The voting age should be kept at eighteen

Alex Stenman, page editor

With the rapid spread of information possible due to the internet, people all around the world are given easier access to news than ever before. The intense widespread scrutinization possible due to the availability of online media has led to a rise in political involvement by all age groups, including young children and teenagers. At incredibly young ages, kids can advocate politically and share their opinions in an attempt to make their voices heard. The culture of outspoken and politically active teens has led some to believe that teens should be allowed to formally vote on these topics at the age of 16 rather than 18. However, lowering the voting age creates its own issues and could lead to an unstable, unprepared, and uninvolved voting populous in America.

While some kids under 18 in the United States are politically active, they are usually financially dependent on older guardians and do not pay for their own wants and necessities. Gallup, a company that conducts nationwide surveys every year to a variety of demographics, found that 71% of teens interviewed said their political views were pretty much the same as their parent’s views. Additionally, with younger and less mature children, these votes can be easily influenced by other opinions in the family household rather than the teen’s true opinions and feelings. This doesn’t allow teens to express their opinion by having the ability to vote but rather acts as a way for others to express their opinions more than once.

Some argue that teens actively participate in society by getting driver’s licenses and entering the workforce with part-time jobs. Because they are beginning to do adult activities like working and driving, there is an argument that they should also begin to do other important tasks usually reserved for mature adults, including voting. However, rates for both teen participation in the workforce and teen driver’s licenses have plummeted in recent years, with the percentage of 16 and 17-year-olds with licenses dropping from 47% to 24% since 1983 and the percentage of teens between ages 16-19 currently employed dropping from 57% to 33% since 1989. This data, provided by the U.S Bureau of Labor Statistics and a study by the University of Michigan Transportation Research Institute, implies that while some teens are certainly involved in adult affairs, the majority of 16 and 17 year olds simply are not active participants in enough debated political issues, such as topics relating to economics and transportation, to be allowed to make decisions for people that are involved.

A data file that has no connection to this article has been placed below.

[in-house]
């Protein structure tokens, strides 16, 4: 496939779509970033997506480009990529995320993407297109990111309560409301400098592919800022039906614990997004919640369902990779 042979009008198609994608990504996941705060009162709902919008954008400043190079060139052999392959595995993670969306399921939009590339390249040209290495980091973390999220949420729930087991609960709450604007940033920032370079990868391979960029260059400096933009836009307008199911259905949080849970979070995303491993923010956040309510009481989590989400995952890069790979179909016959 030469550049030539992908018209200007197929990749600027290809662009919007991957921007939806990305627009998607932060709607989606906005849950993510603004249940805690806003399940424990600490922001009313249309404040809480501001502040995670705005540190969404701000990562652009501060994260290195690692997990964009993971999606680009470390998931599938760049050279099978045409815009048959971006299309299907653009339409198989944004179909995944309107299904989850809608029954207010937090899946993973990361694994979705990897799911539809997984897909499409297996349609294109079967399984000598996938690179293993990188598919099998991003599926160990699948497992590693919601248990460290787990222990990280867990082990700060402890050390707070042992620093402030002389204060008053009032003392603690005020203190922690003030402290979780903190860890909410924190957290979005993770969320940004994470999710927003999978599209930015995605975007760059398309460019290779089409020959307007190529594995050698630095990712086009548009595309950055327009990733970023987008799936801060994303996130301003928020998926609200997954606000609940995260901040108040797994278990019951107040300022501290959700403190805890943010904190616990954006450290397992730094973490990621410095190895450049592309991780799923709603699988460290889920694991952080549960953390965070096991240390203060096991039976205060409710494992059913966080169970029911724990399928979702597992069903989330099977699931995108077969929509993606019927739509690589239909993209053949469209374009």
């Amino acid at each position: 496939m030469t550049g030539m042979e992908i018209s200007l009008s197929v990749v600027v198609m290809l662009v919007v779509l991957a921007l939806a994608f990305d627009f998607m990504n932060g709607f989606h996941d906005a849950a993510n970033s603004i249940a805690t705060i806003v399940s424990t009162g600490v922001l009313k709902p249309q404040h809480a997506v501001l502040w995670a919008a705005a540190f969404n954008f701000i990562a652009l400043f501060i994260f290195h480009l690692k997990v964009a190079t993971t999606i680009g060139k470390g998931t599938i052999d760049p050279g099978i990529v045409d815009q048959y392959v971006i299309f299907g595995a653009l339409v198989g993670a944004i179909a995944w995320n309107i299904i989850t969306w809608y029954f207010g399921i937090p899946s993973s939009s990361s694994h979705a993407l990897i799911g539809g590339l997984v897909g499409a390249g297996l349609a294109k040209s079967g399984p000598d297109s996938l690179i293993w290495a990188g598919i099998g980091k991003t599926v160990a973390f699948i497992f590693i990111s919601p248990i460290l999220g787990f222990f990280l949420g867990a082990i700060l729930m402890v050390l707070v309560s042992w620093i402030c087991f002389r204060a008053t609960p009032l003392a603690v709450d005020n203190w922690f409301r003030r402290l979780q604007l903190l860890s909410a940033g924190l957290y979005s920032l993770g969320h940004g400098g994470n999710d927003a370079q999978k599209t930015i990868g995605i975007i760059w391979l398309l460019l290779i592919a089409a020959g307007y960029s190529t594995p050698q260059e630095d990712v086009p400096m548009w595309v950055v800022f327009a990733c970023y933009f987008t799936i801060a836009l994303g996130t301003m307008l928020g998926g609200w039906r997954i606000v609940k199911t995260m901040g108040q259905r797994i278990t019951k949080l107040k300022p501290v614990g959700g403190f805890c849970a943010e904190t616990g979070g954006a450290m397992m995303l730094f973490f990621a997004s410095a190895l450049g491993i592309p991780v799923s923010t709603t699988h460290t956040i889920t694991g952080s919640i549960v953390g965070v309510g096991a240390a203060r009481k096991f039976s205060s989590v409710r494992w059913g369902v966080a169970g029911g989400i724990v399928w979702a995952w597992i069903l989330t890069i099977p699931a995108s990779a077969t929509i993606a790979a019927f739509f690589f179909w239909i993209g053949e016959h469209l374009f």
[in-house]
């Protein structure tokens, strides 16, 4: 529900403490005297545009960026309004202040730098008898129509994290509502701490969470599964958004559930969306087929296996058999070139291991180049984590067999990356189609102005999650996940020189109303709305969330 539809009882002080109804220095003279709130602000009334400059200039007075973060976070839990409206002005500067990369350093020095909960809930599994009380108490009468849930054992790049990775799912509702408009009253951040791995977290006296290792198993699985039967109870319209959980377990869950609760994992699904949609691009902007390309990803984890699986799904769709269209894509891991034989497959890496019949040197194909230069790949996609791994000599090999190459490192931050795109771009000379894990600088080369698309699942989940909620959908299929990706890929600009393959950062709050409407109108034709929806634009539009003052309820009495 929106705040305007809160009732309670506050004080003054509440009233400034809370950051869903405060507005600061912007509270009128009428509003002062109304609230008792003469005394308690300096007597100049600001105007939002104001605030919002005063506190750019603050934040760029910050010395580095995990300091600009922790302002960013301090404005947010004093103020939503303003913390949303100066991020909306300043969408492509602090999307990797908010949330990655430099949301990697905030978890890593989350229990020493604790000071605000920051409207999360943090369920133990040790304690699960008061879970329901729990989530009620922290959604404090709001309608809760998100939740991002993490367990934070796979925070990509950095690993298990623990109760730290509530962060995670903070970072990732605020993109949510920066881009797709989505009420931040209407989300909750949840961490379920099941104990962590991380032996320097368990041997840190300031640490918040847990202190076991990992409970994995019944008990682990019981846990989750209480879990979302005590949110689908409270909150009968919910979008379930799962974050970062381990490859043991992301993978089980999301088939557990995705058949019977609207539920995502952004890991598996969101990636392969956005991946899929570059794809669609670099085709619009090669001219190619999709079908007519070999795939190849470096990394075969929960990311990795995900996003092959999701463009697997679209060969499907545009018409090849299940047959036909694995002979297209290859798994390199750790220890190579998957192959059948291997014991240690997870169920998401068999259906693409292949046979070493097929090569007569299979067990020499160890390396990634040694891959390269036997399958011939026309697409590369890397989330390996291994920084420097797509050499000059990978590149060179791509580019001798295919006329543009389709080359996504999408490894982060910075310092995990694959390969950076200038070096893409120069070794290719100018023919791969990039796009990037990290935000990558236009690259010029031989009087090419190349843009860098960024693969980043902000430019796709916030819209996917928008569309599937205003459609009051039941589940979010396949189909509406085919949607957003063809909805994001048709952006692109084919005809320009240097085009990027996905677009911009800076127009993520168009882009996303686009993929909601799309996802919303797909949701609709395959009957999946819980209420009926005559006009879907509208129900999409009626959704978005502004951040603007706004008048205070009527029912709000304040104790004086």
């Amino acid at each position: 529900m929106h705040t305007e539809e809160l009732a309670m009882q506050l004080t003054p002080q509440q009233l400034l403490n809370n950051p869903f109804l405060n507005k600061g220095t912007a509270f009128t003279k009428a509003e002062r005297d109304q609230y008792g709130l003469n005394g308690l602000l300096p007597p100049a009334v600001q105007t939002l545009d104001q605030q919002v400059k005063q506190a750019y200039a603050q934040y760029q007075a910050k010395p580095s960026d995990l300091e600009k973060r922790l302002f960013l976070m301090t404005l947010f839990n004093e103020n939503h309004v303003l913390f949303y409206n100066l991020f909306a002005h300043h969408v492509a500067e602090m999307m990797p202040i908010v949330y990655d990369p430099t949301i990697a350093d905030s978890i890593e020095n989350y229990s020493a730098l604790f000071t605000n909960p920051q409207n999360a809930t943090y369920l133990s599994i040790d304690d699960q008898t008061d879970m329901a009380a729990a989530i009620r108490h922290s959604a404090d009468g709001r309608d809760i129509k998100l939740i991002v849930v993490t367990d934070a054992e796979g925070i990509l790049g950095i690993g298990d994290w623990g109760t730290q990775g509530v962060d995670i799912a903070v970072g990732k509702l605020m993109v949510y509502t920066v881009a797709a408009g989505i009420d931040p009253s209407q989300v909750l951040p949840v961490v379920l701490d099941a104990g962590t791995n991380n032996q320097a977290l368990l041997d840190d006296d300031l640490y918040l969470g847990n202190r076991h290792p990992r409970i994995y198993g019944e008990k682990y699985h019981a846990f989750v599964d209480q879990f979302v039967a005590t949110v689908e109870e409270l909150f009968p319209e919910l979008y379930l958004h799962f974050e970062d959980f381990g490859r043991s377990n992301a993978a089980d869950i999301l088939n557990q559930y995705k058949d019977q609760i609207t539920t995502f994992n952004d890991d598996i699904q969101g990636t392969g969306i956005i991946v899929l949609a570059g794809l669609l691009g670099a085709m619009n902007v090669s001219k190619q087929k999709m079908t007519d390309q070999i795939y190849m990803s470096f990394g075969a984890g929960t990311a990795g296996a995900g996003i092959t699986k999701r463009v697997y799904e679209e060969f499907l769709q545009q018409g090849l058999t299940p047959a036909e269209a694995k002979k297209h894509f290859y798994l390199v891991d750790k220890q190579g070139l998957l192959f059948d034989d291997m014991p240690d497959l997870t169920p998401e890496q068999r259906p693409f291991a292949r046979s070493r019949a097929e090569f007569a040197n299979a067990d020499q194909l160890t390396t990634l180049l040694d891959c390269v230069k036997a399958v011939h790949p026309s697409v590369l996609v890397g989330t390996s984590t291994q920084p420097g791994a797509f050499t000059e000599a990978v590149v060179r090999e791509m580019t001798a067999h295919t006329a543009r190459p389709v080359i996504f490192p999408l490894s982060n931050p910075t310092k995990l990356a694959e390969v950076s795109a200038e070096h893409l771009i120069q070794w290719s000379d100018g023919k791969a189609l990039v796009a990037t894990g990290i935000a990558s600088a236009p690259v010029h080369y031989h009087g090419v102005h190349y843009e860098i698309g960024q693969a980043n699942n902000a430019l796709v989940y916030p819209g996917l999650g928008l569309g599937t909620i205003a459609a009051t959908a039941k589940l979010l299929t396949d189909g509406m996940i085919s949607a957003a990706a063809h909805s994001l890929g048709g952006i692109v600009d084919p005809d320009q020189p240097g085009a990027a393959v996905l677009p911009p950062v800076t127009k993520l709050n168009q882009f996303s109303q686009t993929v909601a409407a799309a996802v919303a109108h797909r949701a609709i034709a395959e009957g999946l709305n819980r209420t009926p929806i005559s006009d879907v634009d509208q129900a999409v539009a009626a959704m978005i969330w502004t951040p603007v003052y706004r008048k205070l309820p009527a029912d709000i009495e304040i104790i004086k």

A potential cause of this decline is the rising societal emphasis on high school and preparation for post-secondary education. Students spend more time on their schoolwork and, as a result, have less free time to spend on getting driver’s licenses or getting part-time jobs. This is supported by the fact that the decline of teen licenses and teens in the workforce is inversely proportional to the number of students in America attending some form of post-secondary education after high school, according to the US Department of Education. Students spend more time preparing for college than they do working or getting driver’s licenses, further distancing them from topics that are commonly voted on.

Historically, the changing of the voting age has only occurred when an age group felt underrepresented politically despite major social contributions. Last time the voting age was changed in the United States, it was because 18-year-olds were allowed to enlist in the military and fight for their country, but they weren’t allowed to make any political decisions after returning home. This led to a massive campaign to lower the voting age to accommodate the soldiers returning from Vietnam, which was made into law in 1971 and officially lowered the voting age from 21 to 18.

This raises questions about lowering the age once again; what has changed for 16-year-olds since the 1970s? How would a 16-year-old accurately make decisions on a national scale on topics they are legally not allowed to participate in, such as joining the military? Lowering the voting age, while beneficial to particularly active teens, opens up questions about whether someone should be allowed to vote about topics they aren’t legally allowed to participate in. Teens can be politically active in other ways and there is no need to lower the age in order to have their voices heard.

Gillian Mousseau